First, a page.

ATLANTA — With more cases of the Coronavirus reported in the U.S., some might wonder, if you get sick, do you go to the emergency room or to urgent care?
First, a quick reminder of the Coronavirus symptoms: fever and cough, together with shortness of breath. The symptoms can show up anywhere from 2 days up to 14 days after exposure.
It’s most dangerous in people over 65, or someone who has a chronic illness or a weak immune system. 80 percent of patients will have a mild infection and experts think some may never show symptoms.
Since Coronavirus symptoms can be like the cold or flu, the CDC recommends seeing a professional.
So, back to the original questions. Urgent care or emergency room?
Typically, the CDC recommends going to urgent care or contacting your doctor if you have the flu or a cold.
Go to the ER if you have extreme symptoms; extremely high fever, rash, vomiting, difficulty breathing or a combination of severe symptoms.
So urgent care is recommended over the ER unless you have severe symptoms.
The CDC also recommends if you’re going to your primary doctor, to call ahead and let them know you think you suspect Coronavirus symptoms. That way they can prepare themselves to keep others from getting exposed.
Same thing if your symptoms are severe and you call an ambulance; let them know if you think you have a contagious illness.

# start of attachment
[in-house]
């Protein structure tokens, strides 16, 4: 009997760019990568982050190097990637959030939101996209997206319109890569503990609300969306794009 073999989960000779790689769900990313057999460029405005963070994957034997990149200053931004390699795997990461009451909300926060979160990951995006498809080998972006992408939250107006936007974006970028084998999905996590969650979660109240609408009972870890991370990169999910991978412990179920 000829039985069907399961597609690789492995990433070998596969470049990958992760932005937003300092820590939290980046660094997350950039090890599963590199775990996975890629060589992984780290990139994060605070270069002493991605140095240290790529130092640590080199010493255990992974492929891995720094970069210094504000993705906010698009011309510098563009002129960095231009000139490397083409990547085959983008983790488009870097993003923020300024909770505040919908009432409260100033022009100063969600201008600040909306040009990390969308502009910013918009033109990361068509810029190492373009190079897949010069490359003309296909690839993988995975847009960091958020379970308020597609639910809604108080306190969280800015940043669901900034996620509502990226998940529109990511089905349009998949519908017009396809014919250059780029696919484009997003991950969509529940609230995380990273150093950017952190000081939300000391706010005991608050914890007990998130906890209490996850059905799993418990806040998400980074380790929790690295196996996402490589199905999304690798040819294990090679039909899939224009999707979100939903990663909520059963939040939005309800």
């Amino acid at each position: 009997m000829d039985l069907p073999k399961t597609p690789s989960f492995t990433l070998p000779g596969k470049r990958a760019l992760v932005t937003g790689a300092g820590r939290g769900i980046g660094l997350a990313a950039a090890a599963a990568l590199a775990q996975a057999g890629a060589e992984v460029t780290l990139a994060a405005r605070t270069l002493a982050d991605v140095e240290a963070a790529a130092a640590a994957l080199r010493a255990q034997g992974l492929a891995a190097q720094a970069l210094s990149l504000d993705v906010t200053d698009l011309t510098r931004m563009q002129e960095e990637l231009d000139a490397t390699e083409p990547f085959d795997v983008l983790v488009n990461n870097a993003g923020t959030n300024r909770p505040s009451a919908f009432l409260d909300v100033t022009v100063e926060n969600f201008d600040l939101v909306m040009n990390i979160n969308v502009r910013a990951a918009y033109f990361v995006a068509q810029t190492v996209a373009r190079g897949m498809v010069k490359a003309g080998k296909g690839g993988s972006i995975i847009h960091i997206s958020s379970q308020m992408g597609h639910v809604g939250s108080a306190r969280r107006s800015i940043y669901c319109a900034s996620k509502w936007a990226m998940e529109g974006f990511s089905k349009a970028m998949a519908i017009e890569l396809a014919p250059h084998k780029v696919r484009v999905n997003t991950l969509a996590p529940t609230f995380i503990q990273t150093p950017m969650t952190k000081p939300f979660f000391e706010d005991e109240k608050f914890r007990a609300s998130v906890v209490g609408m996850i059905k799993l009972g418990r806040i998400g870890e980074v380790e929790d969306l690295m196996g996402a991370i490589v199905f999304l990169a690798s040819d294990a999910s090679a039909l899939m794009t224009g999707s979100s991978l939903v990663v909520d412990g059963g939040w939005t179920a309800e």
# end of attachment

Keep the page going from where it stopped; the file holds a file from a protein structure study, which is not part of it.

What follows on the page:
Now, can someone get the Coronavirus twice?
Health professionals, like Dr. Sujatha Reddy tend to agree, if you get it or have prolonged exposure to it, you should be fine.
“Like any other virus, once you produce antibodies, you should be protected from it in the future,” said Dr. Reddy.
Cases of reinfection were reported by pneumonia specialists in Japan and a few cases as well in China. But, now health experts are looking to see if those patients were actually reinfected or if the cases were a continuation of the original infection.
To keep yourself healthy overall, The Georgia Department of Public Health has listed some best practices to follow:
Wash your hands often with soap and warm water for at least 20 seconds. If soap and water are not available, use an alcohol-based hand sanitizer.
- Avoid touching your eyes, nose, and mouth with unwashed hands.
- Avoid close contact with people who are sick.
- Stay home when you are sick.
- Cover your cough or sneeze with a tissue, then throw the tissue in the trash.
- Clean and disinfect frequently touched objects and surfaces.
"Wash your hands and get a flu shot, I'll keep saying it every time I see you," said Dr. Kathleen Toomey, Georgia DPH commissioner and the chair of the Coronavirus Task Force.
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